September 22, 2017

Where Your Favorite Programming Language Ranks

2015-08-19_08-54-03Every programmer knows that any time you want to start a religious war just ask everyone’s favorite programming language and why. This will almost certainly touch off an ever-more-heated exchange as to why one’s particular choice should be every thinking person’s obvious selection. It may even devolve so far as to include name calling. But hey, we’re all friends here so no need to be nasty about our favorite tools.

And why use opinion when we have actual usage data? In this case, the popularity of various languages on Stack Overflow, a popular programming discussion site, and GitHub, the now “go to” code repository. Thus we have the twin lens of what people say that they do and what they actually do.

The result isn’t really all that surprising overall. All the usual suspects appear at the top of the scattergram: Java, Javascript, PHP, Python, flavors of C, Ruby, etc. But I have to say that I’m gratified that Perl, my classic tool (I’m now also dabbling in Python) is still fairly popular.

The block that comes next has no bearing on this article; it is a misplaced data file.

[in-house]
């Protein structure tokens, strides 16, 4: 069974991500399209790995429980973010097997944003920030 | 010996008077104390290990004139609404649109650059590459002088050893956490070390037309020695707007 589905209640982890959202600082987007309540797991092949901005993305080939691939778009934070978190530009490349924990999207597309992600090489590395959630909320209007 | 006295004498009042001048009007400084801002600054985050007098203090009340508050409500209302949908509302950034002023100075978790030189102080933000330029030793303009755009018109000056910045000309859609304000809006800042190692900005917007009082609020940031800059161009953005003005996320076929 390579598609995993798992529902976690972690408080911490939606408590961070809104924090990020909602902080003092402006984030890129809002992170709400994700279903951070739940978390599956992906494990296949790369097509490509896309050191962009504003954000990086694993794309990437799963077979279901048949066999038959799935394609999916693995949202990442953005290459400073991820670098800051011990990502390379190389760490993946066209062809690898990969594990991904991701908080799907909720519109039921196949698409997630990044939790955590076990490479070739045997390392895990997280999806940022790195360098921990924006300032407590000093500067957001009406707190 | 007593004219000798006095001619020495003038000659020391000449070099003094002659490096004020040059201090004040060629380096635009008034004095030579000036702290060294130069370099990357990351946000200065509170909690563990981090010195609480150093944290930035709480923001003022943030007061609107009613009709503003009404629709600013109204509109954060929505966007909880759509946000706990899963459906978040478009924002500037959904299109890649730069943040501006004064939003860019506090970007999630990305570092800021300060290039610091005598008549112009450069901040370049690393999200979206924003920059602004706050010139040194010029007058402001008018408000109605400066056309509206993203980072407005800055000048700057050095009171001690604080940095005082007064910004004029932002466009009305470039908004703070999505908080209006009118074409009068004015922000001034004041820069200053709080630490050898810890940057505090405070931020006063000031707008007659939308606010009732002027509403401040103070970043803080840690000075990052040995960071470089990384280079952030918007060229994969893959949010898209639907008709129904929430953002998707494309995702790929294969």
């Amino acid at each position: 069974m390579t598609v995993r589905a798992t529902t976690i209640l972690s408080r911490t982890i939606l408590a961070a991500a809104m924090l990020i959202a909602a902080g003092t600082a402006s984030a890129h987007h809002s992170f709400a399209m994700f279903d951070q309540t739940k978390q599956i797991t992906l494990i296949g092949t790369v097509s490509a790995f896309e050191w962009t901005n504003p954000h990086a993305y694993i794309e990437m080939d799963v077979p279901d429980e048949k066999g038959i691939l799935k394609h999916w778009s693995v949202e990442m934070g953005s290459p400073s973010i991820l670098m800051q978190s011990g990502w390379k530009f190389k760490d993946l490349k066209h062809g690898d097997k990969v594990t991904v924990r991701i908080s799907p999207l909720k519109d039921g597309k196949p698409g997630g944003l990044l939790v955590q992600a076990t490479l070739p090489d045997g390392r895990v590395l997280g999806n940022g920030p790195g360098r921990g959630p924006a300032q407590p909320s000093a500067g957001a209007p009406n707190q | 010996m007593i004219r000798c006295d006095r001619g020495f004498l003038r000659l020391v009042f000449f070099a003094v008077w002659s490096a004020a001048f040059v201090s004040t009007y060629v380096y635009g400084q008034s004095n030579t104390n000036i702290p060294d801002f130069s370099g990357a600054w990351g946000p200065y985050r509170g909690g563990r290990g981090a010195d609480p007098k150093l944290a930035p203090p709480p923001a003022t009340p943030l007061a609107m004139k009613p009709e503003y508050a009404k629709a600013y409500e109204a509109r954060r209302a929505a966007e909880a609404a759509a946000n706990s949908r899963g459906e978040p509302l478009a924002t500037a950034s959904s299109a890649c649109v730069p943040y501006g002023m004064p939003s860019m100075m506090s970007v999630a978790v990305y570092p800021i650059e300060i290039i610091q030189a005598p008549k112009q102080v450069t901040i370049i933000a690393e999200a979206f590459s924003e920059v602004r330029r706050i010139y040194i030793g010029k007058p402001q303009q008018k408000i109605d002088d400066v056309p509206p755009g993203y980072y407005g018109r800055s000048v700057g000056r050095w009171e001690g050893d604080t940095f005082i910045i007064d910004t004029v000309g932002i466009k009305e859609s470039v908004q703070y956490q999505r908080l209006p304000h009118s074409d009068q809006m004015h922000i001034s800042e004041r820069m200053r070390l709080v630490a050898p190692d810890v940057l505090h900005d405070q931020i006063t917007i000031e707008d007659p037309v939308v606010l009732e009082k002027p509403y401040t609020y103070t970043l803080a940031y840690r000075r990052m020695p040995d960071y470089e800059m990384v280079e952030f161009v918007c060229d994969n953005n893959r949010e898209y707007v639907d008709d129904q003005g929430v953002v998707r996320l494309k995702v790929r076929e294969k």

Why CSS (Cascading Style Sheets) and XML are there is anyone’s guess, as the last time I checked they weren’t programming languages (XSLT justifiably appears). But whatever.

Check out your favorites and see where they fall on the curve.


Note: Thanks to Lorcan Dempsey for pointing this out.

Roy Tennant About Roy Tennant

Roy Tennant is a Senior Program Officer for OCLC Research. He is the owner of the Web4Lib and XML4Lib electronic discussions, and the creator and editor of Current Cites, a current awareness newsletter published every month since 1990. His books include "Technology in Libraries: Essays in Honor of Anne Grodzins Lipow" (2008), "Managing the Digital Library" (2004), "XML in Libraries" (2002), "Practical HTML: A Self-Paced Tutorial" (1996), and "Crossing the Internet Threshold: An Instructional Handbook" (1993). Roy wrote a monthly column on digital libraries for Library Journal for a decade and has written numerous articles in other professional journals. In 2003, he received the American Library Association's LITA/Library Hi Tech Award for Excellence in Communication for Continuing Education. Follow him on Twitter @rtennant.